No Grexit, but future is bleak for Greece
IMD Professor Reacts: Arturo Bris on Greece’s election of the anti-austerity party, Syriza
January 28, 2015
The left-wing party Syriza was recently elected in Greece amidst widespread poverty and anti-Europe sentiment in the country.
Arturo Bris, Professor of Finance and Director of the IMD World Competitiveness Center, shared his thoughts in a recent interview on BFM, a business-focused radio station. Below is an extract of his comments.
On the possibility of Greece being forced out of the euro
It is impossible for Greece to be forced to leave the European common currency even though it has elected Syriza to head the government. Greece can only be forced out of the euro if it defaults on its government debts. Greece definitely doesn't want to leave the euro because it would be a tragedy for the country. That means it will not want to default on its debts. But, Greece will be unable to repay these massive debts. So the only situation I can foresee is some sort of debt relief program. It will be some kind of arrangement whereby Greece would be able to continue to use the common currency without repaying its total debt, which it will not and cannot pay.
On how the International Monetary Fund, the European Commission and the European Central Bank are handling the Greek economic situation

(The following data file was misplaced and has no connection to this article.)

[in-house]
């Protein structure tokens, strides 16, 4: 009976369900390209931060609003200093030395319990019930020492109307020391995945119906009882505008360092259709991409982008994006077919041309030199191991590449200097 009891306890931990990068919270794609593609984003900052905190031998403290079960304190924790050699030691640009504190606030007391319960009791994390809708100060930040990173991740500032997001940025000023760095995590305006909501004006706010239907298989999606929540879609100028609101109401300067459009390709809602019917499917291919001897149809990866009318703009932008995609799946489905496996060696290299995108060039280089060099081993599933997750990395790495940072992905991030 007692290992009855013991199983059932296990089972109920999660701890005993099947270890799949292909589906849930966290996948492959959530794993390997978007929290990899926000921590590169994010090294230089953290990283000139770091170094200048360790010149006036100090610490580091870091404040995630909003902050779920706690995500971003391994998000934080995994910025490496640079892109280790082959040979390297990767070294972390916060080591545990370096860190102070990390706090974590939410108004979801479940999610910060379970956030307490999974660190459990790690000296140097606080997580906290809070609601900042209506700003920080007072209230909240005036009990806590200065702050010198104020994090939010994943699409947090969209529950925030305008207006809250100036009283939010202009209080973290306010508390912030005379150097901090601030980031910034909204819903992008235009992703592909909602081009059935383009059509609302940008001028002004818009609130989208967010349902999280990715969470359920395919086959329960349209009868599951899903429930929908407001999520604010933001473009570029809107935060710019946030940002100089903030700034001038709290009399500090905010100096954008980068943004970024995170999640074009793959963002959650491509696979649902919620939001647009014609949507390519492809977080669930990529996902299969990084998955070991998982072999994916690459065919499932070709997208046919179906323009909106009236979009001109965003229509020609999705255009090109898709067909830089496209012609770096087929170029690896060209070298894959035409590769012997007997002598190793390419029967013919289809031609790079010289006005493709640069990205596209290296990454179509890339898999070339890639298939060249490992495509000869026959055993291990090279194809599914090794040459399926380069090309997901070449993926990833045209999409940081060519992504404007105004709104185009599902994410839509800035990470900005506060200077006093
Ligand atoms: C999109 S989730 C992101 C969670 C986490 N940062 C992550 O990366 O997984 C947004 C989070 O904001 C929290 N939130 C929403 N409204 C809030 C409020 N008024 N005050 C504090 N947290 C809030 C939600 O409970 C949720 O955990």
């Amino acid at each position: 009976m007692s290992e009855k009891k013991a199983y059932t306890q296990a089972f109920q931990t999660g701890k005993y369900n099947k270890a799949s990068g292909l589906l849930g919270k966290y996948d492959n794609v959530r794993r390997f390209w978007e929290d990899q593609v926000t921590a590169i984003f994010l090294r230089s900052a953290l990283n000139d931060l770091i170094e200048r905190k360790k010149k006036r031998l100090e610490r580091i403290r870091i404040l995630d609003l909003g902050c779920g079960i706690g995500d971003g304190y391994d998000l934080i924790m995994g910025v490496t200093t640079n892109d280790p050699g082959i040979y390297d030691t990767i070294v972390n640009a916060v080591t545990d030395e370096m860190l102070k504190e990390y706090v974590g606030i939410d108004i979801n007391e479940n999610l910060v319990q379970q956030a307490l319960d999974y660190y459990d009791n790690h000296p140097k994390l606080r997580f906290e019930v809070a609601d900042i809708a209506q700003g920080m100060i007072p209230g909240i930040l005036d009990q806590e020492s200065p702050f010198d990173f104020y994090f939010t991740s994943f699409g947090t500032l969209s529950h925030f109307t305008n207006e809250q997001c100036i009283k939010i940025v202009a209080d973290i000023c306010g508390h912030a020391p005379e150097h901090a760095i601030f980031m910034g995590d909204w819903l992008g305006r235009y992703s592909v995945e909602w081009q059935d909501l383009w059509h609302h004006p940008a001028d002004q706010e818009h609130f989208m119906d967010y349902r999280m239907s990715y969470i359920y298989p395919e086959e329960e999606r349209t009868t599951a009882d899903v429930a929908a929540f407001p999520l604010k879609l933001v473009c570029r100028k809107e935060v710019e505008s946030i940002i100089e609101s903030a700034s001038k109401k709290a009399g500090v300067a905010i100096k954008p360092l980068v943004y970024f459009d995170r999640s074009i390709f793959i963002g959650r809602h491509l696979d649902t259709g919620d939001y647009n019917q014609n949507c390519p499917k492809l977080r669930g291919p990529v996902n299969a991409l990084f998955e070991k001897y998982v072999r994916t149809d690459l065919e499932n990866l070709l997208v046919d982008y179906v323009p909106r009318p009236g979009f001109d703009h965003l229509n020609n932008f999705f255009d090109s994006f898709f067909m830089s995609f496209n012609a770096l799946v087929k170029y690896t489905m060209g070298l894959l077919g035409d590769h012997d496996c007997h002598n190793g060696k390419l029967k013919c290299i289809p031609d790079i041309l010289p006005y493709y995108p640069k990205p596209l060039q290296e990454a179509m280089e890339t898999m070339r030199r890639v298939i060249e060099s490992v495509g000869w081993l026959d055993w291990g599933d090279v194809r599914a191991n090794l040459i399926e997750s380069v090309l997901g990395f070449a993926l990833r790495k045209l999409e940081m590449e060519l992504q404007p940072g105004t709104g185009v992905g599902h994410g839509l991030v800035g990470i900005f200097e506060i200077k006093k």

The Troika has probably realized that it was a big mistake to impose such harsh measures in certain economies in Europe. This realization will probably tone down the demands of the Troika in the future. A lot has been written about how misled some European countries felt by the Troika because the implementation of their harsh demands has brought suffering, rather than relief. Because of this, the Troika has lost a lot of credibility in certain parts of the world, particularly in Southern Europe. It's going to be much more difficult for them to keep on recommending the same recipe.
On the effectiveness of austerity
It certainly didn't work in Greece but it did work in Ireland and it is working in Spain. The difference between the countries was the starting point. Greece was in a terrible situation and there were not many potential solutions for the country. I think we should have helped Greece rather than imposing strict austerity measures.
On Greece's future
I think Greek social unrest will continue but with much more anger. This is a government that is bringing hope. My feeling is that this hope is not going to materialize. So this disappointment will be dramatic because the Greeks will realize that they only have more poverty in the future.
Listen to the full interview here.
Arturo Bris is Professor of Finance at IMD and directs the IMD World Competitiveness Center.